Mould menace creeps into CanadaBy Stéphane Desjardins | September 20 2002 06:16PM
Ever since a court awarded compensation of over US$32 million to a Texan family because of toxic mould that contaminated their home, insurers have been on high alert. The phenomenon is spreading to Canada.
“The industry is in wait and see mode,” said Gerald Wolfe, President of General Cologne Re Canada. “Each insurer and reinsurer is waiting to find out a bit more before they form an opinion on this topic. We’re looking at what’s happening in the American courts and especially the opinions of legal experts and biologists who are going over cases with a fine-toothed comb.”
Will the mould phenomenon plague Canada? “It’s starting,” insisted George Socha, Assistant Vice-President and reinsurance broker at Guy Carpenter Canada. “I talked to a few clients who already received this type of claim and had to pay. I got the impression that this subject will make things a bit thorny during the next policy renewal season.” Guy Carpenter has published an exhaustive report on risk related to toxic mould, available at www.guycarp.com.
“Several of our clients now offer specific coverage for this problem,” Mr. Socha explained. “Ever since mould made the cover of Time magazine in the summer of 2000, there has been tremendous interest within the industry.”
“There is no doubt that problems related to mould are already on the desk of Canadian insurers,” said Constantin Petallas, Canadian Director at AXA Corporate Solutions. “As soon as this type of problem hits the insurance industry somewhere in the world, certain players will automatically introduce exclusions or riders. Several Canadian players have already done so. It may be premature to say that the problem is major in Canada, but there will certainly be sizeable claims over the next few months, as the Honoré-Mercier Hospital case in shows. The problem will become very serious for insurers.”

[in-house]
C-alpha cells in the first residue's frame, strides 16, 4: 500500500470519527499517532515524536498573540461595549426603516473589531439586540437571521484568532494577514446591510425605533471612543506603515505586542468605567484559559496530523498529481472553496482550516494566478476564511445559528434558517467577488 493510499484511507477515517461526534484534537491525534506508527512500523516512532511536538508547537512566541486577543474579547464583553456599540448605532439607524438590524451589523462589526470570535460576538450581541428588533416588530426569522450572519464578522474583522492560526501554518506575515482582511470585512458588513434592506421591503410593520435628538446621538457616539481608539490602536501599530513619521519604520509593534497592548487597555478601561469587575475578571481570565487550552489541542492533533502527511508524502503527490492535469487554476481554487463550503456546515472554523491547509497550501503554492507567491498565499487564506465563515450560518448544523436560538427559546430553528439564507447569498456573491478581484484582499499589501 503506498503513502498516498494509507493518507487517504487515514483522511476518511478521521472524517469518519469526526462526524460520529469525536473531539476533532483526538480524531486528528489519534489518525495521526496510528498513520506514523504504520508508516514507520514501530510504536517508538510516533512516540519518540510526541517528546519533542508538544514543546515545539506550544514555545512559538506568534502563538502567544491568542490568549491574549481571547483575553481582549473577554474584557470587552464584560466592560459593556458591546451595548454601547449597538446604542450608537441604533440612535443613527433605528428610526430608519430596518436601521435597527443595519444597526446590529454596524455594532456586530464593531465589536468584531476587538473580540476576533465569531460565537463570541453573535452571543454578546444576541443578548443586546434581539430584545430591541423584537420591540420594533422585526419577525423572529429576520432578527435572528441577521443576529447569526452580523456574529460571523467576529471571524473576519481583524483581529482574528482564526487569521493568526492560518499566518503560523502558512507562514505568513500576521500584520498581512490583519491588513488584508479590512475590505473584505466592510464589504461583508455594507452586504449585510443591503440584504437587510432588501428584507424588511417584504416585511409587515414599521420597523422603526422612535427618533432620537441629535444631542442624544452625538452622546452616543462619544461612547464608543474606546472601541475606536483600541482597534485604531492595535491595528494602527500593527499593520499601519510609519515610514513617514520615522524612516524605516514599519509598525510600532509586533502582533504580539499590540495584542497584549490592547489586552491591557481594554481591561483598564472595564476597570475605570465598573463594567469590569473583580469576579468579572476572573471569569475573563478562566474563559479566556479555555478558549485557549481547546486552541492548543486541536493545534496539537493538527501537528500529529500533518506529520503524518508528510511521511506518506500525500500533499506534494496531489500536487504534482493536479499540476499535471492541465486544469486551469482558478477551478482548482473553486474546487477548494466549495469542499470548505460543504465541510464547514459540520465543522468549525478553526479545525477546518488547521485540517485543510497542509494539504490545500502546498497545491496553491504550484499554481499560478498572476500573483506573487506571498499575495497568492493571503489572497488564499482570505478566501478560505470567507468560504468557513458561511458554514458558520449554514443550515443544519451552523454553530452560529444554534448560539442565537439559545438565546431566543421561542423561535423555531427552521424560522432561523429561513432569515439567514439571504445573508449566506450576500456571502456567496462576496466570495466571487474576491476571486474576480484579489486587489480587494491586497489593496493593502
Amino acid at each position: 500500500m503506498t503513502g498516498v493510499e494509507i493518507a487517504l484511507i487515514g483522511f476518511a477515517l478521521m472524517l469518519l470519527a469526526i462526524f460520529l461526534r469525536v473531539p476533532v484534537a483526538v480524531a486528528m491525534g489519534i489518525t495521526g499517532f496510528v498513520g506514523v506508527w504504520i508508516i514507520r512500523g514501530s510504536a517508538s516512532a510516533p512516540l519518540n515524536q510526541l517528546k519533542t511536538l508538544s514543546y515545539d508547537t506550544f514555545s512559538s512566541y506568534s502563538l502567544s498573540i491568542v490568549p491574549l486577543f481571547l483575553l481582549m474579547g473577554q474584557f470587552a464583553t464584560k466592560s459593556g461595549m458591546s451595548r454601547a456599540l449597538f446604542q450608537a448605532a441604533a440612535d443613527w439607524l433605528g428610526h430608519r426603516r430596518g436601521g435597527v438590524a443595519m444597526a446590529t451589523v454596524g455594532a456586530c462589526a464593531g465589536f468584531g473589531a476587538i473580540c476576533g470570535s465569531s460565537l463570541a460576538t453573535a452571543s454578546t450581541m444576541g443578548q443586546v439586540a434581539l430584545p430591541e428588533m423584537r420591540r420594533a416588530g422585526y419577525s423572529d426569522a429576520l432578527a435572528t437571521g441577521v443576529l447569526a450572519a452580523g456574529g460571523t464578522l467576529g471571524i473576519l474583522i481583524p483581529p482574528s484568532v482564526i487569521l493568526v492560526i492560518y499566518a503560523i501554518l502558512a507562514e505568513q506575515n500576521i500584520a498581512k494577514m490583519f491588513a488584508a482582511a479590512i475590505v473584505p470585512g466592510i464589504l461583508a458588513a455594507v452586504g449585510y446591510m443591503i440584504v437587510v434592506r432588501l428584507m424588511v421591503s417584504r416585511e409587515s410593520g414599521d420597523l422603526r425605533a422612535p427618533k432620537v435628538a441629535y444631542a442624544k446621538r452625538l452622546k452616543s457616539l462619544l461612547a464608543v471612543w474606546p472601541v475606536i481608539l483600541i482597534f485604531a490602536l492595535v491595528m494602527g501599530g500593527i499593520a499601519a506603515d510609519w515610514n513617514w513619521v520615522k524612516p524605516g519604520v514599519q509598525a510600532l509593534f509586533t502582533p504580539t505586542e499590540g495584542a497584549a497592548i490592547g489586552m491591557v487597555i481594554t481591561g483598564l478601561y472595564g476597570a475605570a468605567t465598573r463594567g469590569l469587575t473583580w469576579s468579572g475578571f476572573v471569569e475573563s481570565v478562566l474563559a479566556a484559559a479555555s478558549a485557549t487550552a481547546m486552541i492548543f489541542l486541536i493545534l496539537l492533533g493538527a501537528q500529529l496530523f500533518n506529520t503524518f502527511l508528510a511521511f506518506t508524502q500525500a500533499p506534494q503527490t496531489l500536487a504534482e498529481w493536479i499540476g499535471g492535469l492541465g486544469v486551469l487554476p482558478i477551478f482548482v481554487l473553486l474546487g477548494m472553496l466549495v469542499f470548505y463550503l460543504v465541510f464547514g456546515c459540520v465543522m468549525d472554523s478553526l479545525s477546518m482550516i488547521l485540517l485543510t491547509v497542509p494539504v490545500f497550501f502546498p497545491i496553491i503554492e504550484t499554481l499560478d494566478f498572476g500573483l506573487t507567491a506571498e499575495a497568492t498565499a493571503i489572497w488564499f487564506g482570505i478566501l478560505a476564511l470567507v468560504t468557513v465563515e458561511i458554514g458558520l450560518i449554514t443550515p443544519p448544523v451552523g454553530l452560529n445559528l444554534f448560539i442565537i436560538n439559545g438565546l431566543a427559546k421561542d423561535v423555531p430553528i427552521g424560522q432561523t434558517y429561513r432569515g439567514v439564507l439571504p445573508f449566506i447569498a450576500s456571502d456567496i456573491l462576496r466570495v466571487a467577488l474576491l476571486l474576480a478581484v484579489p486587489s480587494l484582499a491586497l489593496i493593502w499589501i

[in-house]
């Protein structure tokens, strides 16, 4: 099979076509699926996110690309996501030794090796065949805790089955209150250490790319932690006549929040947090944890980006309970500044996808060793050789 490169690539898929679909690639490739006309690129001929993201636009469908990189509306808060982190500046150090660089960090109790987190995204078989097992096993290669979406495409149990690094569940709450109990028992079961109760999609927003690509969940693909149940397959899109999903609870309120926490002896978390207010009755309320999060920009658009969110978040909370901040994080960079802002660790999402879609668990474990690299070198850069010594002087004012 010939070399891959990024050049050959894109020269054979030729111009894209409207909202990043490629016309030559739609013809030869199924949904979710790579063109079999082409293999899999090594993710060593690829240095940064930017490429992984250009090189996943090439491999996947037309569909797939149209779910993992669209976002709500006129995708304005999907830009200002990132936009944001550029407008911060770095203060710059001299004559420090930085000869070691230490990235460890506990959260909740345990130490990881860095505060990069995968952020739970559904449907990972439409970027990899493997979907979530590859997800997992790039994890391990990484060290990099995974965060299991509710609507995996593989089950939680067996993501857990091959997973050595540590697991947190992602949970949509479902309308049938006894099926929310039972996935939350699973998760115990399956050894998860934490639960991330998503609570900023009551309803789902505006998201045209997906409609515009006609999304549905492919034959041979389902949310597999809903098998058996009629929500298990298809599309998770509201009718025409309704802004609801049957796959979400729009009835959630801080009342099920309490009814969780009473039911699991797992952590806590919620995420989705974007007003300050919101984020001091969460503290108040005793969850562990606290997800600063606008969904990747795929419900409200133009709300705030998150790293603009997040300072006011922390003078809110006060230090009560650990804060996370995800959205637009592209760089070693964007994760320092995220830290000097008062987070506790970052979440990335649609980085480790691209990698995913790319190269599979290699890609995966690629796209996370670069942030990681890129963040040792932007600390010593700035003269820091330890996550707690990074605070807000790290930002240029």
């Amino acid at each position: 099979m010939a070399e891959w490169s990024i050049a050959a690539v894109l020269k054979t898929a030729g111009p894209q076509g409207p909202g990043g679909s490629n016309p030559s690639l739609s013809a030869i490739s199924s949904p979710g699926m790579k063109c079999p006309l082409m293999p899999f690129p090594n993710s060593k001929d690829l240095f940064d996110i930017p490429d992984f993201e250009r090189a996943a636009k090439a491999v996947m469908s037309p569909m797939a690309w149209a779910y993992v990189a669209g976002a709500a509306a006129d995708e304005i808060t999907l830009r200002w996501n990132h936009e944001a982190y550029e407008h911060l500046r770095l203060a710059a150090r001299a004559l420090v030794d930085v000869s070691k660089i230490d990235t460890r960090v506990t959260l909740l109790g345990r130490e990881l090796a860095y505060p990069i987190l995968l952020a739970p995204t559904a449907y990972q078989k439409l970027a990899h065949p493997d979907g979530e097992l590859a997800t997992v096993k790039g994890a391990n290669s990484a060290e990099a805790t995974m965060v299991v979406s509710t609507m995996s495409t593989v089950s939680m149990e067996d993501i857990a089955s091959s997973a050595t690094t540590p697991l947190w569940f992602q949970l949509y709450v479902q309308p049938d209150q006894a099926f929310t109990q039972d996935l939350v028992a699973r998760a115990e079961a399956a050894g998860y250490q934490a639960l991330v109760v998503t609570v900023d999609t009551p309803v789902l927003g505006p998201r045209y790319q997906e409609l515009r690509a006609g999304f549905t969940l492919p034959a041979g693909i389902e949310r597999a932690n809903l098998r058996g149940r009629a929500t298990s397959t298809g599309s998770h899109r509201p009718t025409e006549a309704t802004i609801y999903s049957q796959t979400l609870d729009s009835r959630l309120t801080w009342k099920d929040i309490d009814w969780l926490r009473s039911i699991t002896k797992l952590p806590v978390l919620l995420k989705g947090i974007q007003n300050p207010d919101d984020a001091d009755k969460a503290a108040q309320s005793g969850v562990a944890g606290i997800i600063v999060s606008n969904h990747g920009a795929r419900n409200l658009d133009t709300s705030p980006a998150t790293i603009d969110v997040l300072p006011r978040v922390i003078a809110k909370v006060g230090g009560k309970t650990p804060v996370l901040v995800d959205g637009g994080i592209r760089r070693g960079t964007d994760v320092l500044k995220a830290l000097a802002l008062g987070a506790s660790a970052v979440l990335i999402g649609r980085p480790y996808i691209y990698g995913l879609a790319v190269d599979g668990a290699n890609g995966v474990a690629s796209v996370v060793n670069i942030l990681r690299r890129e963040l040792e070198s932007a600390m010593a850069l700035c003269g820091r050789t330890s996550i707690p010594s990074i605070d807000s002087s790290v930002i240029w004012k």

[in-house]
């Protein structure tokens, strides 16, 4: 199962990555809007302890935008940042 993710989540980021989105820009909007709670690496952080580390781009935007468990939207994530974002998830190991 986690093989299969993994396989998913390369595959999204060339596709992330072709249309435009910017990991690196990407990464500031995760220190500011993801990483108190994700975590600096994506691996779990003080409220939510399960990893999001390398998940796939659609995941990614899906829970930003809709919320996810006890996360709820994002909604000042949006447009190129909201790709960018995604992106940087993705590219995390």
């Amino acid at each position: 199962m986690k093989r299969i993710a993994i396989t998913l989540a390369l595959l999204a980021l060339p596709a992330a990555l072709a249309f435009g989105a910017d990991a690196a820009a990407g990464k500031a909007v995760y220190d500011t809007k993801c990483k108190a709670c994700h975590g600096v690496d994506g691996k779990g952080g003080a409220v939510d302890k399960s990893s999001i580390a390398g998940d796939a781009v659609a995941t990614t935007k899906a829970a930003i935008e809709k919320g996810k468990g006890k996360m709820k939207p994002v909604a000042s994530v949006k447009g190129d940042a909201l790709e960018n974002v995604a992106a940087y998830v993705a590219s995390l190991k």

Henry Klecan, President of SCOR Canada, is already planning a seminar on this topic, slated for some time before yearend. “The problem is not limited to hot and humid regions. We have to educate insurers. It will definitely affect everyone, not just home insurers.”
Ken Irwin, President of Munich Re Canada, considers that it is mainly insurers, not reinsurers that must face the music. “Reinsurers should not make decisions about mould unilaterally. You have to precisely determine who will be liable for a mould problem in case of claims.”
The Insurance Bureau of Canada (IBC) recently formed a “mould” committee, representing insurers, reinsurers, the Reinsurance Research Council (RRC), and an engineer. “We are trying to determine the impact of this problem on the way in which insurance policies are currently written,” said Bruce Street, coordinator with the committee. “As there are no scientific standards in this area, there will certainly be an impact on the wording of policies.”
“I do not believe that we are facing a crisis situation, as in the United States,” said Cameron MacDonald, President of Transatlantic Reinsurance Company and President of the RRC. “But we are seeing signs of an increase in the number of claims related to hospitals, schools, and the sick building syndrome in general. One fact remains: this type of claim will increase because people are becoming more aware of this problem. The industry has to face this phenomenon, which may result in a series of hefty bills.”
“The mould problem affects not only owners of homes and buildings of all kinds,” he added. “Construction contractors and those working in renovation or damage clean-up will be hit particularly hard. They will be held responsible for claims related to mould if water damage is observed after their work.”